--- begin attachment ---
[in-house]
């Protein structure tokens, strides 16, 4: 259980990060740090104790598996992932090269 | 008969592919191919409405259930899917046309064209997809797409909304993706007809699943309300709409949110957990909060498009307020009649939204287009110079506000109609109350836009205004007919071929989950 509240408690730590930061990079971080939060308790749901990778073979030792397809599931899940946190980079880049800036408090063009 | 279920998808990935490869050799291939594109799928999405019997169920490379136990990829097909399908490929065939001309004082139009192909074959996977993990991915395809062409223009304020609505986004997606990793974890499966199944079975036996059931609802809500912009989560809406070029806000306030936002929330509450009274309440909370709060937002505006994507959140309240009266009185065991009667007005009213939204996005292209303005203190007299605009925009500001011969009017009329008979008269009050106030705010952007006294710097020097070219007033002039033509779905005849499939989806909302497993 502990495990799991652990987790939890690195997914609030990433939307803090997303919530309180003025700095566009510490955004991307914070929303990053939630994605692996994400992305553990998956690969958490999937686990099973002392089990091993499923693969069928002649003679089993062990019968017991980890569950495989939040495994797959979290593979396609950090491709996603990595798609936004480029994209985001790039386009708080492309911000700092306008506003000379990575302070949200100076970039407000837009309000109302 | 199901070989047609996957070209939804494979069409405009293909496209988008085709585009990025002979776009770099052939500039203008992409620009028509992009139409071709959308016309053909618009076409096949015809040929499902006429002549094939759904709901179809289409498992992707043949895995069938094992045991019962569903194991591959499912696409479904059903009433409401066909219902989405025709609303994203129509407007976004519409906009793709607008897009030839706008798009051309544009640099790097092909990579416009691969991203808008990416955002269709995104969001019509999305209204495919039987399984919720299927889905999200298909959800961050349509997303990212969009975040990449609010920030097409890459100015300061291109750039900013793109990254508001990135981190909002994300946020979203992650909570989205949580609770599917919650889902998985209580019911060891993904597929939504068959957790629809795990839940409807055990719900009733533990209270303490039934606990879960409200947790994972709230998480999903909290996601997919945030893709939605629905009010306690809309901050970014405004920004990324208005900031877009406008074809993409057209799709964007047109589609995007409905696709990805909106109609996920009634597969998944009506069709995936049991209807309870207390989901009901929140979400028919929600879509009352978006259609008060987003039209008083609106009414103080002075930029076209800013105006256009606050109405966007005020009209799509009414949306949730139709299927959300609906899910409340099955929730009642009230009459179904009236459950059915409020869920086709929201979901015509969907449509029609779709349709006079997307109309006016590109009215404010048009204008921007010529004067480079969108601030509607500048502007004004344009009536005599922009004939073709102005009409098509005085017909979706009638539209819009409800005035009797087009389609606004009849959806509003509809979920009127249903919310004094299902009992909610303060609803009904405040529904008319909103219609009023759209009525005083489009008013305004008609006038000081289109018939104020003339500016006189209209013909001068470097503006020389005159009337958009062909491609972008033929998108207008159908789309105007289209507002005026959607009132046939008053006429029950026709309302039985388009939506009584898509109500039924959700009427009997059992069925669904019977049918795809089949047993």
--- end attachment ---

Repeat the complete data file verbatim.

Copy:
[in-house]
């Protein structure tokens, strides 16, 4: 259980990060740090104790598996992932090269 | 008969592919191919409405259930899917046309064209997809797409909304993706007809699943309300709409949110957990909060498009307020009649939204287009110079506000109609109350836009205004007919071929989950 509240408690730590930061990079971080939060308790749901990778073979030792397809599931899940946190980079880049800036408090063009 | 279920998808990935490869050799291939594109799928999405019997169920490379136990990829097909399908490929065939001309004082139009192909074959996977993990991915395809062409223009304020609505986004997606990793974890499966199944079975036996059931609802809500912009989560809406070029806000306030936002929330509450009274309440909370709060937002505006994507959140309240009266009185065991009667007005009213939204996005292209303005203190007299605009925009500001011969009017009329008979008269009050106030705010952007006294710097020097070219007033002039033509779905005849499939989806909302497993 502990495990799991652990987790939890690195997914609030990433939307803090997303919530309180003025700095566009510490955004991307914070929303990053939630994605692996994400992305553990998956690969958490999937686990099973002392089990091993499923693969069928002649003679089993062990019968017991980890569950495989939040495994797959979290593979396609950090491709996603990595798609936004480029994209985001790039386009708080492309911000700092306008506003000379990575302070949200100076970039407000837009309000109302 | 199901070989047609996957070209939804494979069409405009293909496209988008085709585009990025002979776009770099052939500039203008992409620009028509992009139409071709959308016309053909618009076409096949015809040929499902006429002549094939759904709901179809289409498992992707043949895995069938094992045991019962569903194991591959499912696409479904059903009433409401066909219902989405025709609303994203129509407007976004519409906009793709607008897009030839706008798009051309544009640099790097092909990579416009691969991203808008990416955002269709995104969001019509999305209204495919039987399984919720299927889905999200298909959800961050349509997303990212969009975040990449609010920030097409890459100015300061291109750039900013793109990254508001990135981190909002994300946020979203992650909570989205949580609770599917919650889902998985209580019911060891993904597929939504068959957790629809795990839940409807055990719900009733533990209270303490039934606990879960409200947790994972709230998480999903909290996601997919945030893709939605629905009010306690809309901050970014405004920004990324208005900031877009406008074809993409057209799709964007047109589609995007409905696709990805909106109609996920009634597969998944009506069709995936049991209807309870207390989901009901929140979400028919929600879509009352978006259609008060987003039209008083609106009414103080002075930029076209800013105006256009606050109405966007005020009209799509009414949306949730139709299927959300609906899910409340099955929730009642009230009459179904009236459950059915409020869920086709929201979901015509969907449509029609779709349709006079997307109309006016590109009215404010048009204008921007010529004067480079969108601030509607500048502007004004344009009536005599922009004939073709102005009409098509005085017909979706009638539209819009409800005035009797087009389609606004009849959806509003509809979920009127249903919310004094299902009992909610303060609803009904405040529904008319909103219609009023759209009525005083489009008013305004008609006038000081289109018939104020003339500016006189209209013909001068470097503006020389005159009337958009062909491609972008033929998108207008159908789309105007289209507002005026959607009132046939008053006429029950026709309302039985388009939506009584898509109500039924959700009427009997059992069925669904019977049918795809089949047993």